What’s the meaning of life, best practice, delivery et al?

When you hear the word “delivery”, do you think of vans or mission statements? Russell Borthwick thinks that responsibility for delivery stretches deep into the organisation. Here he looks at how some publishers are changing their approach to improve their delivery.

By Russell Borthwick

In previous articles, I have considered how the way(s) in which measurement is carried out impacts on the roles of newspaper marketers and, in this context, tried to lay down a strategic framework to ensure that resources, processes and opportunities are understood and as well-aligned as possible.

Having done this, it makes sense to focus this time on the sharp end - or delivery. By this, I don’t necessarily mean the act of connecting readers with the product in their homes. No, by delivery we mean the ways in which newspapers are (or should be) organising themselves to meet the challenges of today.

Use of the phrase ‘best practice’ has been intentionally strictly limited throughout this piece as it can be somewhat subjective and does not take into account the richness of diversity that exists in regional press. If you come across it please bear with me, understanding that whatever it is I’m referring to has produced positive results where implemented - not that I am promoting it as the Holy Grail for the entire industry!


So, that said, what is happening out there? The product seems like a good place to start. And what should the product reflect? What people want to read, hopefully! But how do we know? With readership research only taking place (for those that do it) every two to three years it is increasingly difficult to keep fingers on pulses in a dynamic world. A number of publishers are starting to look towards recruiting reader panels, reflective of the demography of the area and readership patterns. These people agree - usually for a token fee - to be contacted regularly for feedback on anything; eg. how a particular story was covered, what is being discussed ‘down the pub’, their views on a proposed re-design of TV content, how easy it had been to get the paper last time they bought it etc etc. As this can be done online, by email or telephone it is cheap and gives instant feedback. Managed in tandem by newspaper marketers and the editorial team, this can be an important tool in anticipating changes in customer needs and wants, rather than - as often happens currently - simply trying to close the sale after the customer has bolted! And this partnership element is vital in all aspects, not just management of research. Simply saying that editors and newspaper sales and marketing directors are working closely together and singing off the same hymn sheet is no use if the historical divides still exist. Is the best solution, then, to make them one and the same? A single brand champion as is the case for many other blue chip FMCG products…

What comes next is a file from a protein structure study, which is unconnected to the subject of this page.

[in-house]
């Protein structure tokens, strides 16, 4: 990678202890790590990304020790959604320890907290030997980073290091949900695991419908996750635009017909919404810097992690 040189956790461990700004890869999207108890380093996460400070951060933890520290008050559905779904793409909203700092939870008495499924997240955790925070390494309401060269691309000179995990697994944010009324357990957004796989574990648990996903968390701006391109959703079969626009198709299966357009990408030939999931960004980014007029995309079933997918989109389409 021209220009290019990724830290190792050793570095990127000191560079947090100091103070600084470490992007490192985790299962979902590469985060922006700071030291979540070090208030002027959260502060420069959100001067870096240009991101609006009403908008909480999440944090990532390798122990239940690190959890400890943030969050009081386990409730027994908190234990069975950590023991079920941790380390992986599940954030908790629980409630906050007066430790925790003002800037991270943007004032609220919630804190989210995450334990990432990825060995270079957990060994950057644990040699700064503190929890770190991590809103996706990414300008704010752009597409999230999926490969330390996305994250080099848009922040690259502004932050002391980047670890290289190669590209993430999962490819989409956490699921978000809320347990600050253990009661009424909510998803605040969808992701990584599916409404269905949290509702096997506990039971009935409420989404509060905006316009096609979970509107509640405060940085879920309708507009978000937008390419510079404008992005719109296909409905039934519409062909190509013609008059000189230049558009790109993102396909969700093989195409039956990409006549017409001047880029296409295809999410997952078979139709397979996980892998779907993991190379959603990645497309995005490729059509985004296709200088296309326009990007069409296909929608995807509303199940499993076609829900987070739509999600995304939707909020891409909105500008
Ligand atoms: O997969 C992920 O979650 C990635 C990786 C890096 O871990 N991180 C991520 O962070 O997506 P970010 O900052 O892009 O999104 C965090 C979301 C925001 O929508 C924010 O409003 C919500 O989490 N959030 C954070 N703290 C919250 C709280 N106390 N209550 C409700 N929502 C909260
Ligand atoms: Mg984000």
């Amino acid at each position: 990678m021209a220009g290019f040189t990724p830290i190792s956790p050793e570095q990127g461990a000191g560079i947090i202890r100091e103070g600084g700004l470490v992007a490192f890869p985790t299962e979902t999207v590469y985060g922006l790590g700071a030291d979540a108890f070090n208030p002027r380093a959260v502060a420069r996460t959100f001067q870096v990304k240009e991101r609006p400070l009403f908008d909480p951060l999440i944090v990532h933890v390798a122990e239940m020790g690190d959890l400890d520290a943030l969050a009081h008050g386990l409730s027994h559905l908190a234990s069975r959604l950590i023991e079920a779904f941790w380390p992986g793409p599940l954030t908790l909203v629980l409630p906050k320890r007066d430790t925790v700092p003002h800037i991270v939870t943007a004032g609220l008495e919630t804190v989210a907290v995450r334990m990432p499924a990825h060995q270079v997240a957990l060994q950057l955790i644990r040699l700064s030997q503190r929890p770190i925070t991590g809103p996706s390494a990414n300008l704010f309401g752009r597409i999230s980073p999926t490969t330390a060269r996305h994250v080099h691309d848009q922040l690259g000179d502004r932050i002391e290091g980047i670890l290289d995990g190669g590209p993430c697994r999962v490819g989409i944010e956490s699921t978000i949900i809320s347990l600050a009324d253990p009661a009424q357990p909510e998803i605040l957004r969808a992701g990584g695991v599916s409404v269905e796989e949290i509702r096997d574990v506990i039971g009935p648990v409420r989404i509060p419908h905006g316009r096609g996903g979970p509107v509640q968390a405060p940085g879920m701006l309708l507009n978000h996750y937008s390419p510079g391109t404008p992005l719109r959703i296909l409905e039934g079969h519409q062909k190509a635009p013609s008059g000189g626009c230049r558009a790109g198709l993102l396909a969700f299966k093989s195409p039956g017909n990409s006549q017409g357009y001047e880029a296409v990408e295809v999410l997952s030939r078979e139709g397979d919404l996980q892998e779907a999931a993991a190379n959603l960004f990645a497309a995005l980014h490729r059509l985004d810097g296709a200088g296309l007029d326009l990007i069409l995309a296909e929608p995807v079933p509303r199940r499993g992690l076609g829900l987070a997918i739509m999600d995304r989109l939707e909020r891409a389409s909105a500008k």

Editions remain as hot a topic as ever. We are still seeing launches of (relatively expensive but effective) specifically local editions in areas that were previously felt to be ‘out of core’. The launch of the Peterlee Mail from its Hartlepool namesake certainly created extra demand and is part of the reason for its strong recent ABC showings.

Working partly on the theory that people no longer necessarily expect their newspaper to break the news but instead to provide enhanced coverage of it with a local angle when they have time to read it, the Manchester Evening News now has its overnight edition, which is distributed via wholesale and available alongside the mornings. The Liverpool Echo did the same on a Saturday - at the same time discontinuing its sports results title whilst enhancing the overall product package. Both have reported positive results.

So is it about localness or time to market? A recent JICREG survey revealed that 87% of respondents said the paper was available early enough to make it convenient for them to buy if they chose to do so. 7% wished that it were ‘regularly’ on sale earlier. So which group do we cater for? The answers are still unclear but few of the recent examples of changing edition times or structures seem to have had a negative result in isolation.

The retail environment is changing, and with it, the need to deploy our resources differently. As a result a number of publishers have adopted a key account mentality in place of the traditional sales territory approach.

Delivery times

If we don’t actually know when people buy or would like to buy then our distribution methodology might as well remain as uncomplicated as it currently is. A growing proportion of our outlets are utilising EPOS. Do we have access to this data, the in-house expertise to analyse it and can we perhaps seek to assist in the further rollout of this technology? Experts in distribution logistics live or die by their ability to deliver ‘just in time’; have we ever looked outside of the regional press industry for best practice and systems?